Since about the mid-19th century, people have been understandably afraid of germs. Prior to that time, no one knew why millions of people became mysteriously ill with symptoms such as fevers, rashes and coughs. Nor did they understand why so many of them died.
Then along came Louis Pasteur and Robert Koch. Working separately, they came up with scientific evidence that illnesses such as cholera and tuberculosis were actually caused by microorganisms — bacteria, viruses, fungi and other tiny creatures known collectively as germs. Sanitation, pasteurization and antibiotics soon followed, and the era of fighting germs began.
Fast forward to the 21st century — the age of probiotics and superbugs. We have learned much about germs over the last 150 years, including two very significant facts. Antibiotics come with a price, and not all germs are bad. We now know that killing bacteria with antibiotics can encourage the growth of resistant bacteria that medicines can’t kill. What’s more, we know that many of the microorganisms that live in the human body play an integral role in the maintenance of optimal health.
Now researchers at the Center for Infection and Immunity of Lille in France have made another fascinating discovery. Gut bacteria (germs that normally live in the intestine) can actually enhance the action of the anticancer drug cyclophosphamide. In a study reported in the journal Immunity, they found that two bacteria, Enterococcus hirae and Barnesiella intestinihominis, boosted the response of T-cells, white blood cells that fight infections and have an anticancer effect. The bacteria also enhanced the action of the chemotherapy drug cyclophosphamide and increased the efficacy of the drug.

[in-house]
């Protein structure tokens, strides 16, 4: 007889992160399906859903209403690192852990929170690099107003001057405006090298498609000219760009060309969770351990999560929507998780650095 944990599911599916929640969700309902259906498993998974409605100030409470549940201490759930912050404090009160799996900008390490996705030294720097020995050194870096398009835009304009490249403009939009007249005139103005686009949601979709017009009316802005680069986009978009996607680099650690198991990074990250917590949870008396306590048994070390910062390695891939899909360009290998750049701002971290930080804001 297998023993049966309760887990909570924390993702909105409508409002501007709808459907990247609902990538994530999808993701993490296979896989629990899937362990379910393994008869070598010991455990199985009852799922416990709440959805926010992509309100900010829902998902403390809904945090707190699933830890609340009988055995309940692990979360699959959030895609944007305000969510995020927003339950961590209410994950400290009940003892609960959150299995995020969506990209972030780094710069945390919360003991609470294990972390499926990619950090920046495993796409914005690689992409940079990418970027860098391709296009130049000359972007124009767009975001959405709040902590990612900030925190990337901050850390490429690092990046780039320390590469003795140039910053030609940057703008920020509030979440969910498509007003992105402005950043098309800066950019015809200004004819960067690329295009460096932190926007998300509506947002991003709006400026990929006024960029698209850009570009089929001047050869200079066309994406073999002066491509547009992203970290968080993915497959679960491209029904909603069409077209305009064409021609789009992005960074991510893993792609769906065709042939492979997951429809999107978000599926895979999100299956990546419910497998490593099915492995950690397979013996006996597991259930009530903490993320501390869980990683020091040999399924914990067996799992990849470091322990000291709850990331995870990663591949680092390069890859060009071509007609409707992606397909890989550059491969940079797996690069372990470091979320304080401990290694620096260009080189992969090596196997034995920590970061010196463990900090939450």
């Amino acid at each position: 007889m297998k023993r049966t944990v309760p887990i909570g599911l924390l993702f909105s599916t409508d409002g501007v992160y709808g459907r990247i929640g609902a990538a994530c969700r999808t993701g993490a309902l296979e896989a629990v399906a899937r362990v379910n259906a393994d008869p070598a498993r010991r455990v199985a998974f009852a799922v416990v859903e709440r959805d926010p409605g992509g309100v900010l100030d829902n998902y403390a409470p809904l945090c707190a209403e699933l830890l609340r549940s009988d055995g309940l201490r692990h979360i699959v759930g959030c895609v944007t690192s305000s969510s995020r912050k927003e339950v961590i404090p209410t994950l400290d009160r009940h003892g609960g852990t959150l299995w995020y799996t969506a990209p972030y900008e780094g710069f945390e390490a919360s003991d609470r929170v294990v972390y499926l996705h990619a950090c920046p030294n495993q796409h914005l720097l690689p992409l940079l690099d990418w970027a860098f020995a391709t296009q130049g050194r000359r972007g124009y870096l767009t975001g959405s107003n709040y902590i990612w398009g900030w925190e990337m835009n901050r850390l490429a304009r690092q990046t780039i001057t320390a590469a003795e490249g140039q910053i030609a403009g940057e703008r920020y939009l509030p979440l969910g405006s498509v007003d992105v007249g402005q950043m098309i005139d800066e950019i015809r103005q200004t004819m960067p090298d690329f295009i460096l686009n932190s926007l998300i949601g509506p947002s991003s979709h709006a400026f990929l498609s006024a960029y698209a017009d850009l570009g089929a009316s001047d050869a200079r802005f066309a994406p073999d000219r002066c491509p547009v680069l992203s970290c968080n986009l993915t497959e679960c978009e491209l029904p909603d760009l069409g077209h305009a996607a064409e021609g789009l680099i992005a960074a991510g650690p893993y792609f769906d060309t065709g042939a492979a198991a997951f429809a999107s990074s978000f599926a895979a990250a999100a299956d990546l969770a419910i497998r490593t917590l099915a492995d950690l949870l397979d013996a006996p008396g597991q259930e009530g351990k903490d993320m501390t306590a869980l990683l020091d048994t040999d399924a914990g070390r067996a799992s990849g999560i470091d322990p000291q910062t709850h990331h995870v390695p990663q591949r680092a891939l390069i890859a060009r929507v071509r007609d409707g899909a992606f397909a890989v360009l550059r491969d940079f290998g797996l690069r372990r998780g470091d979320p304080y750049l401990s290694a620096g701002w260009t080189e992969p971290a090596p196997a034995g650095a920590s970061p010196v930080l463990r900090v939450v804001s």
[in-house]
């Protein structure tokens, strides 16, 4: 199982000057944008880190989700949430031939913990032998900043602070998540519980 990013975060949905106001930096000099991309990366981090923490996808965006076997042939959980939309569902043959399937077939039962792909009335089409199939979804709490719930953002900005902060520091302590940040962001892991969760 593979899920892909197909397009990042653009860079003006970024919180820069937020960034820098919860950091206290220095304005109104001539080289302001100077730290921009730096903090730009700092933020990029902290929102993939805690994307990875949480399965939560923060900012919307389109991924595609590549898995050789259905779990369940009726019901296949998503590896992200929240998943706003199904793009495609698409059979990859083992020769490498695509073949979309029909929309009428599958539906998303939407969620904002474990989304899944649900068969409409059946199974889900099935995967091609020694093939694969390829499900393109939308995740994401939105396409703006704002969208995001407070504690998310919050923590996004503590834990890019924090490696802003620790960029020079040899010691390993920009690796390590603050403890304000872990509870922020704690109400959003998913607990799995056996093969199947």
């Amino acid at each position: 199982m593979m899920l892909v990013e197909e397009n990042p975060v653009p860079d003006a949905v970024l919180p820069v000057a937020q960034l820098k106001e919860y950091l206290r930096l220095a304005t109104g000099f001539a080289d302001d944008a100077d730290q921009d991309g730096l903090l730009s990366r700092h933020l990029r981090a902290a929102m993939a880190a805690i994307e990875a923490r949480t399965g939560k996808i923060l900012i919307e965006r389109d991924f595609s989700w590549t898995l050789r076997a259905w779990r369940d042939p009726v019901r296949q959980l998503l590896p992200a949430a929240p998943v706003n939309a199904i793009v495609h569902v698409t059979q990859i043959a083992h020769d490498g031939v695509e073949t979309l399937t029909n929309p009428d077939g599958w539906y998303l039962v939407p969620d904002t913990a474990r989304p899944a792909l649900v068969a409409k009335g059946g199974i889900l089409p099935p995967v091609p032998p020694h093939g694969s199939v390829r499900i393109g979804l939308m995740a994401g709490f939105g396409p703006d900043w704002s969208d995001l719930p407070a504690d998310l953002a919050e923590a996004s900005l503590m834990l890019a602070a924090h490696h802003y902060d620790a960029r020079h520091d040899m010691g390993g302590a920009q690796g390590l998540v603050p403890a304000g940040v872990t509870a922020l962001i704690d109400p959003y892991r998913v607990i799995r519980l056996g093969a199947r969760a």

The researchers conducted the initial phase of the study on mouse models in the laboratory. In a second phase, they used human T-cells taken from patients with advanced ovarian cancer who had received chemotherapy. The results showed “T-cell responses specific to E. hirae and B. intestinihominis predicted progression-free survival.” In other words, T-cells exposed to either of the bacteria acted on cyclophosphamide in a way that could help patients live longer after treatment while preventing their cancer from getting worse.
The next phase of the research will be to identify how these two bacteria interact with cyclophosphamide. Specifically, the researchers will try to identify exactly what molecules are at work. According to study author and chief investigator Dr. Mathias Chamaillard, “Answering this question may provide a way to improve the survival of cyclophosphamide-treated cancer patients by supplementing them with bacterial-derived drugs instead of live microorganisms.”